Kite dives into manufacturing amid CAR-T frenzy

The promise of CAR-T treatments for cancer relies heavily on being able to reliably manufacture complicated molecules derived from patients' own cells. And Kite Pharma ($KITE), an ambitious competitor in the race to capitalize on such treatments, is shelling out for two plants of its own, hoping to hone the production process in time for a planned commercial launch.

Kite, whose lead asset is now in Phase II, has leased two facilities in its native Southern California, one devoted to commercial manufacturing and one focused on clinical production. Each will churn out doses of KTE-C19, a CAR-T candidate that has shown significant promise in B cell lymphomas and leukemias. The company didn't disclose the lease terms.

Alongside Novartis ($NVS) and Juno Therapeutics ($JUNO), Kite is a leader among companies developing treatments that promise to change the standard of care for blood cancers. The biotech's lead asset is made through a process in which scientists remove T cells from a patient's blood and equip them with targeting mechanisms called chimeric antigen receptors (CARs), which seek out and bind to proteins expressed by cancer cells. The resulting cells are reinjected into the patient, at which point they track down malignancies and attack them as they would any commonplace infection.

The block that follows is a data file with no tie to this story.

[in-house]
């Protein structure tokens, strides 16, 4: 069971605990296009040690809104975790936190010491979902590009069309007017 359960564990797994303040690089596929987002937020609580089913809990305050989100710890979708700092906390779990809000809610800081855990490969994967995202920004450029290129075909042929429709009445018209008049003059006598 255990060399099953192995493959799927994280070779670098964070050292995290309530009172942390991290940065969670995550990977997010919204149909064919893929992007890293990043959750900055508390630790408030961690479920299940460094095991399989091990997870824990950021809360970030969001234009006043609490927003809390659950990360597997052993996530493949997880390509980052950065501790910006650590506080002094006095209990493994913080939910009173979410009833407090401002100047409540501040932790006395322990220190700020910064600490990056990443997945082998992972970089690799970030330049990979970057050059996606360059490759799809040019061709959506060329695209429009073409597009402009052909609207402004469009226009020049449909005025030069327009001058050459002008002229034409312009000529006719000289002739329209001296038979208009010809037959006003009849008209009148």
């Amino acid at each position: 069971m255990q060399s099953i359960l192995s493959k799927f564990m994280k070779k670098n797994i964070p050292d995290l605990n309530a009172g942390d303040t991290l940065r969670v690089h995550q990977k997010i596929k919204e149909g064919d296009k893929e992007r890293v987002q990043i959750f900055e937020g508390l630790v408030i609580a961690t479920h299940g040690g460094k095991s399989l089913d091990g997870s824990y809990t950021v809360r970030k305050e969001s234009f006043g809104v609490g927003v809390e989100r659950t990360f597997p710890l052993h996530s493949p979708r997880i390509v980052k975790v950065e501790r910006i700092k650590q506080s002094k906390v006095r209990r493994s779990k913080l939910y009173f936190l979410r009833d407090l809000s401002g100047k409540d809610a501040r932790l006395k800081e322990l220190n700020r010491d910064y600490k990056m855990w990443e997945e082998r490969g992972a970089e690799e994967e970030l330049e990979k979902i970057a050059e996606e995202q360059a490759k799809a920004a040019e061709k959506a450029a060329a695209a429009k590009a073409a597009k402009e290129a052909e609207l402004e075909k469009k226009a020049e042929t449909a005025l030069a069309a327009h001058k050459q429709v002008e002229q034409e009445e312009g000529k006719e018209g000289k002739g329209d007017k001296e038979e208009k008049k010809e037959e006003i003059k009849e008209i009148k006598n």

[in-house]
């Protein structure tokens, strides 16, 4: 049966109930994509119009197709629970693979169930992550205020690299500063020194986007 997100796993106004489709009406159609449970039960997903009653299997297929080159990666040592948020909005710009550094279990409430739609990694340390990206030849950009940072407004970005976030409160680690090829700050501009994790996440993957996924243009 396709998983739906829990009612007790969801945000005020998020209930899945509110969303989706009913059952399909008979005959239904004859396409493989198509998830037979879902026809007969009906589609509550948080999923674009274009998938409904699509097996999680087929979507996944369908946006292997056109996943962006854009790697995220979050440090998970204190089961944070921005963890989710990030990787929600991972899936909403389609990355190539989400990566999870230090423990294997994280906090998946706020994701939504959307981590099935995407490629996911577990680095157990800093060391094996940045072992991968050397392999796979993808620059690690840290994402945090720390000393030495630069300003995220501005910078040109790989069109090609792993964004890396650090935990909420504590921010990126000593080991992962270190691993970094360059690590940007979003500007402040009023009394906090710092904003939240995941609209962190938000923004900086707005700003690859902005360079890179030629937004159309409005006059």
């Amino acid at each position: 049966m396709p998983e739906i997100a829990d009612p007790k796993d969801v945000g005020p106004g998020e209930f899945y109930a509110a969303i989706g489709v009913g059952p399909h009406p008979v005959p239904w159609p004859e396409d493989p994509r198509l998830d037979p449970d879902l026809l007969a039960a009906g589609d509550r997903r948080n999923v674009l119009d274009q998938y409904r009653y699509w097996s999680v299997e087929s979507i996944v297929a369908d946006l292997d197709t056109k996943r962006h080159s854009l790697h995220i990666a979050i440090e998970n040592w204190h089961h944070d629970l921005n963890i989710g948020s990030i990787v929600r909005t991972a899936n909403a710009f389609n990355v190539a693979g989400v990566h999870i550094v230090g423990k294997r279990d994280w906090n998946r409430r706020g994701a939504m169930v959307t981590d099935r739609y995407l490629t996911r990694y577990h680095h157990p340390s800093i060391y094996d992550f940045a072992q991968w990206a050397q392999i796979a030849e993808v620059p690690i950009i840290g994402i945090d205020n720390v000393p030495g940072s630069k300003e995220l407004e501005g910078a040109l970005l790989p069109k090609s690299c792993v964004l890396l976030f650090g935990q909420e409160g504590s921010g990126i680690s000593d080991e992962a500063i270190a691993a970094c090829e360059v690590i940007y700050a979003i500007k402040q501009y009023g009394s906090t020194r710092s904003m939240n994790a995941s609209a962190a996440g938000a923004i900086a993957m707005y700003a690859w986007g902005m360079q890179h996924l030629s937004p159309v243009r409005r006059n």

Kite has a big year ahead, planning to launch three pivotal studies on KTE-C19 in 2015, and the company has a stated goal of getting the treatment on the market by 2017. Behind its lead asset, Kite has a Phase I CAR-T candidate targeting brain cancer, plus a slew of early-stage treatments that use the similar T cell receptor technology to attack various tumors.

The intricacies of reprogramming patients' T cells make manufacturing a particularly important aspect of Kite's plans, and after relying on contractors to this point, the company believes bringing the process in-house is its natural next move.

Kite COO Cynthia Butitta

"Securing these manufacturing facilities fits strategically with our expansion and is an exciting and necessary step as we advance multiple clinical trials and prepare for commercialization of our product candidates," Chief Operating Officer Cynthia Butitta said in a statement.

Juno, which raised $265 million in an IPO last year, reached the same conclusion earlier this month, leasing a facility in its home state of Washington as it moves forward with a handful of CAR-T hopefuls. Novartis, which has been working alongside the University of Pennsylvania, bought a former Dendreon ($DNDN) plant in New Jersey back in 2013 to produce doses of its lead CAR-T contender, CTL019.

- read the statement

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